Sky High View
Just up the road (400 yards or so) you will come upon one of the newer attractions along the highway. The Sea to Sky Gondola offers visitors a ride up a mountain side to enjoy sweeping views 3,000 feet above Howe Sound. Once at the top, many other adventures await. You will have access to an array of outdoor experiences, including two interpretive loop trails, cantilevered viewing platforms, a spectacular 300 foot long suspension bridge, numerous hiking trails, access to backcountry trails, a lodge complete with restaurant and much more.
Back in the RV and continuing north, you will quickly encounter the huge chunk of rock called Stawamus Chief Mountain. Even if you don’t plan to hike, be sure to stop at the Stawamus Chief Mountain viewpoint on the highway in Squamish. An interpretive display will acquaint you with the mountain and some of the history of the region. Grab your binoculars and scan the crag for climbers high up on the sides of the Chief. If you possess climbing experience, bring your gear and join in the fun.
From Stawamus Chief, the road begins to ascend toward Whistler. Before reaching the village of Whistler you will come to the town of Garibaldi, gateway to the enormous Garibaldi Provincial Park. This is a worthwhile detour that can occupy an outdoor enthusiast for days.
Continuing north from Garibaldi you will soon come to the spectacular 216-foot Brandywine Falls located in the provincial park of the same name. The falls are best seen from the viewpoint, which also presents some marvelous views of nearby Daisy Lake and the surrounding mountains. In addition to the falls, the park provides opportunities for camping, hiking, picnicking and mountain biking. There is plenty of space to park an RV if you choose not to camp.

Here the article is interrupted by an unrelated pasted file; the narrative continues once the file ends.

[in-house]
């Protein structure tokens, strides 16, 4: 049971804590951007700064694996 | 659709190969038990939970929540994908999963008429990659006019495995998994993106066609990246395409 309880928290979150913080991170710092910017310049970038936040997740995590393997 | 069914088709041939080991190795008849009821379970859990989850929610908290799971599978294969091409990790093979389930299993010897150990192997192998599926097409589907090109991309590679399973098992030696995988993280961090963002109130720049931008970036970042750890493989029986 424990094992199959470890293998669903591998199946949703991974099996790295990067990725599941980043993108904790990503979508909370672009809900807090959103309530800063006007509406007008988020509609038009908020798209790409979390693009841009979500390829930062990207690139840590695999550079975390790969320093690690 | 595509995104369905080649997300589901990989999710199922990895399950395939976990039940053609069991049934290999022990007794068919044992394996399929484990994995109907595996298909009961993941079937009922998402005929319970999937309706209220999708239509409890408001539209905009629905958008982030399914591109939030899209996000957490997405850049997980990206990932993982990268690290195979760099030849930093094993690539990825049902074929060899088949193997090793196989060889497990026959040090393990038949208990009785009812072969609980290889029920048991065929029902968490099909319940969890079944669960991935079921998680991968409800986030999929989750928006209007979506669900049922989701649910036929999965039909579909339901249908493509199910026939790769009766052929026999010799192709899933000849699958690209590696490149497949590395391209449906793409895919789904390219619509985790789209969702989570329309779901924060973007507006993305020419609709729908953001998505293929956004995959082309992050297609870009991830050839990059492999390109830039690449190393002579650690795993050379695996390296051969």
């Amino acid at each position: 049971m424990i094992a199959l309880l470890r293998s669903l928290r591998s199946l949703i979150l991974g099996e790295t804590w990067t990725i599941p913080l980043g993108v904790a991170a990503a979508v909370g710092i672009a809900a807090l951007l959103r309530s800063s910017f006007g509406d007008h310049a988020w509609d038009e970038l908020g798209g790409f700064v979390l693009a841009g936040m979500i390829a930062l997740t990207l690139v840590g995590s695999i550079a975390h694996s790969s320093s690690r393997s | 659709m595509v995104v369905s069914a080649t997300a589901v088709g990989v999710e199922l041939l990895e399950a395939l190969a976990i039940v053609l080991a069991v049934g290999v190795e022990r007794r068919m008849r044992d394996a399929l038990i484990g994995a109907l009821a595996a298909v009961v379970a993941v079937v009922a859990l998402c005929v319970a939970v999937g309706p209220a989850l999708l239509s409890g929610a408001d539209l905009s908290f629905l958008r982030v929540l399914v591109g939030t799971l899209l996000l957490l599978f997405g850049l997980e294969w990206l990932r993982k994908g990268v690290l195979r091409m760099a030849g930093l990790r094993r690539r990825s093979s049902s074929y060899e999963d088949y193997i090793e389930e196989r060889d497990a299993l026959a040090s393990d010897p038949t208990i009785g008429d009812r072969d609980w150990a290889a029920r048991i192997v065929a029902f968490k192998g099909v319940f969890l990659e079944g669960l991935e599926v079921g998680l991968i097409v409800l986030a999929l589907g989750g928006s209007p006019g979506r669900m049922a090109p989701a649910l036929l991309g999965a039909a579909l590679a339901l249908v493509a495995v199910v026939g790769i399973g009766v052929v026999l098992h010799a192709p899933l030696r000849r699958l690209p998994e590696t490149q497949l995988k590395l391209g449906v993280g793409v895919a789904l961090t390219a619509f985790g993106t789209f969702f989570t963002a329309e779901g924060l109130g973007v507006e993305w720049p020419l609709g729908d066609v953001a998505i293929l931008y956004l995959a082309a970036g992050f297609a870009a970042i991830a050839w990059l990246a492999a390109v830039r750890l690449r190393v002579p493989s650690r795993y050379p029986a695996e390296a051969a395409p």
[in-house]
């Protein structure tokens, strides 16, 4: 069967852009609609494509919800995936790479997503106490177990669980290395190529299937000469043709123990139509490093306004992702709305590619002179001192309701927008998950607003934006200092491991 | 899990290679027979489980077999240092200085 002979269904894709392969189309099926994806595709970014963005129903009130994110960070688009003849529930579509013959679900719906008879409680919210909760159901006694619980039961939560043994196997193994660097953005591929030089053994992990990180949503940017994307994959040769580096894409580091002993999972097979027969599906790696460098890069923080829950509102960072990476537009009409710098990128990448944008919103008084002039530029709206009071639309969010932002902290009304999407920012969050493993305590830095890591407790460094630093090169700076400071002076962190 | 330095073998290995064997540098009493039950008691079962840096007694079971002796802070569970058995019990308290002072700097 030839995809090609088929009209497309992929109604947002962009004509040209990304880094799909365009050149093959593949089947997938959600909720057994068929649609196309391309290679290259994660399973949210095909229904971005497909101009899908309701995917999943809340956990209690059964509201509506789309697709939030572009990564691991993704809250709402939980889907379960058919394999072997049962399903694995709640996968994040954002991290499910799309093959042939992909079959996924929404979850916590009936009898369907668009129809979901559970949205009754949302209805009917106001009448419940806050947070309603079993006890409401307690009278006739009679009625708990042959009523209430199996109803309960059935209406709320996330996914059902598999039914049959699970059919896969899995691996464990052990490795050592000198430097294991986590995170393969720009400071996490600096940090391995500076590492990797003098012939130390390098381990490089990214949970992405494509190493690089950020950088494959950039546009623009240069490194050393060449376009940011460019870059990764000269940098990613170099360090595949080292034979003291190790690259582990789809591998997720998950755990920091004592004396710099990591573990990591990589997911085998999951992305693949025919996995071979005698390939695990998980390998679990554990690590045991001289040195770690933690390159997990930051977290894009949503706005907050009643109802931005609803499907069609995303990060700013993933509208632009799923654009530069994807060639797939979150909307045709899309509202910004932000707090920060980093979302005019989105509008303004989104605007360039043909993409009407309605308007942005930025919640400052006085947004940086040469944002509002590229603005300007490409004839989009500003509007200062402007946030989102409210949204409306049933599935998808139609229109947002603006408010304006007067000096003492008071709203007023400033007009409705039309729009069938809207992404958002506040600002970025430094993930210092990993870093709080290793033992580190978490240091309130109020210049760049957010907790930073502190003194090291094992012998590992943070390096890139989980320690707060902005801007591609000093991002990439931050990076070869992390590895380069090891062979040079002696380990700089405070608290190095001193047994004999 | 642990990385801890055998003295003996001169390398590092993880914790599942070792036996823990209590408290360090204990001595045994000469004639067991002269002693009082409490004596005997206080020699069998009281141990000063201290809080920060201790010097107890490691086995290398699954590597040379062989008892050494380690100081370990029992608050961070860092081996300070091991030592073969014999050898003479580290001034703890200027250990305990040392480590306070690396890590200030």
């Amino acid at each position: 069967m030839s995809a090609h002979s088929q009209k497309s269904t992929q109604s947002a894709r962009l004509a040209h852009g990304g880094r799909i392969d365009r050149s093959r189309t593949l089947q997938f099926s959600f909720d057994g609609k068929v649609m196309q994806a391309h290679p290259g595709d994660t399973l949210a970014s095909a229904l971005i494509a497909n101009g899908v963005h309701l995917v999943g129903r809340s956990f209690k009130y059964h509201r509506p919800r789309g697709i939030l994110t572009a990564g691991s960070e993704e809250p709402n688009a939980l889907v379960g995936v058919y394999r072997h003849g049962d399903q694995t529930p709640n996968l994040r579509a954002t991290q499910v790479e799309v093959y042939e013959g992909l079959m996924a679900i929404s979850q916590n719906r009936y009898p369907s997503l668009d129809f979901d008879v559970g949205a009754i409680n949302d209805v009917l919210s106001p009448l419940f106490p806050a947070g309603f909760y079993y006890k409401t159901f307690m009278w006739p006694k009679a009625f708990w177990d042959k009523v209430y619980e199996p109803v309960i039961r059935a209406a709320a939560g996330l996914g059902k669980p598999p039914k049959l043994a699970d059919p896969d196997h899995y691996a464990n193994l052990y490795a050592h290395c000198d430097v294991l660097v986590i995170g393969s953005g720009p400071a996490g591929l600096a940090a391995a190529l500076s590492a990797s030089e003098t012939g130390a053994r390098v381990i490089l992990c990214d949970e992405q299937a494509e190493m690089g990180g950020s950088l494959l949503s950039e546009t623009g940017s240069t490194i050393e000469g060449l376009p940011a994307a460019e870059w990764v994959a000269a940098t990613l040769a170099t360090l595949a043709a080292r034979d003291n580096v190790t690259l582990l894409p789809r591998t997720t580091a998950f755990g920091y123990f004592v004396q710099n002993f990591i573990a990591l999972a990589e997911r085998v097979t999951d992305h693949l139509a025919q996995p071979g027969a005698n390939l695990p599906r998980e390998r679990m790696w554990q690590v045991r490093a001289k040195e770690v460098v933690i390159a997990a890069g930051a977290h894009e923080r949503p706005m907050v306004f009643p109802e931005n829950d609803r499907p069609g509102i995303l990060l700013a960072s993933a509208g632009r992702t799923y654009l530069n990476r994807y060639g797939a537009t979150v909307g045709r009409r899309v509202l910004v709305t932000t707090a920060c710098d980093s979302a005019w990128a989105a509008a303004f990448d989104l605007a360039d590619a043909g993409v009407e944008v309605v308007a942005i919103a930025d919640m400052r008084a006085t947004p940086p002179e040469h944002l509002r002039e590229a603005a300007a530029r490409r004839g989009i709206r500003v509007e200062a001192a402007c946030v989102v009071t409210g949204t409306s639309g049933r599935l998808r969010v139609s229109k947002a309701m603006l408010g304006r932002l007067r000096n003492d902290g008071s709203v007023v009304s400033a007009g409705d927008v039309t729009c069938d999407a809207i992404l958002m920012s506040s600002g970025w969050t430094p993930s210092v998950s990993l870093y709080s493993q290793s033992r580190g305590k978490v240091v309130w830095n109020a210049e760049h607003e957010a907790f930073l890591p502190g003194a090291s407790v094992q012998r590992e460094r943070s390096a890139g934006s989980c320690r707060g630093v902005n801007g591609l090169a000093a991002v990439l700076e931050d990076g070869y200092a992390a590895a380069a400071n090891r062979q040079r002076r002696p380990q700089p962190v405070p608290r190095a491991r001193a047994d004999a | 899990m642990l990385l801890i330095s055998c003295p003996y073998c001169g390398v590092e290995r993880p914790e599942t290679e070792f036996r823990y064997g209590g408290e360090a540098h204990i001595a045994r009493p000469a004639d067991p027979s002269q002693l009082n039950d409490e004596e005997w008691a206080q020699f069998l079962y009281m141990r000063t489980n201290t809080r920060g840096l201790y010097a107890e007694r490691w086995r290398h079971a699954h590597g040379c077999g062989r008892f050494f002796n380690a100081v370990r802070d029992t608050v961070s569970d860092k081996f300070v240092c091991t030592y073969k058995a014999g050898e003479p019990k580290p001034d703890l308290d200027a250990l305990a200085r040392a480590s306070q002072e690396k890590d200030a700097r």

Next up is Whistler, the end of the Sea to Sky Highway. Plan to stay several days before starting your return trip home, or you may want to continue on to the north if time and budget allowance.
Much has been written about the things to see and do in Whistler. There’s a lot! If you just have a few days to spend, you will have to decide what interests you most as you won’t have time to do it all. However, deciding where to park the RV is easy, as the only RV park in town is the Riverside RV Resort and Campground. Whistler activities include year-round skiing, mountain biking, hiking, Gondolas, ATV rides and more. Bike trails lead directly from the RV park. You have your choice of paved trails that take you in and around the village or you can challenge yourself on the dirt mountain bike trails. The mountain bike trails are the same routes used by cross-country skiers in the winter and range from easy to advanced. After working up an appetite pedaling around the trails, ride into the village for an enjoyable meal at one of the numerous restaurants.
Extend Your Journey
If you are not ready to head home and enjoy waterfalls, continue heading north toward the town of Pemberton which will bring you to Nairn Falls Provincial Park and campground. It is a leisurely walk from the campground to view Nairn Falls. The campground offers 94 large gravel camping spots and day-use areas.
Enjoy RVing the Sea to Sky Highway. You too will agree it is close to home, but a world away, yet right here in the Pacific Northwest.
About the Author: Dave Helgeson, DaveH@northwestrving.com Dave Helgeson is the MHRV show director. He and his wife love to travel across the west in their RV. Dave writes about all things RVing but loves to share destinations and boondocking advice.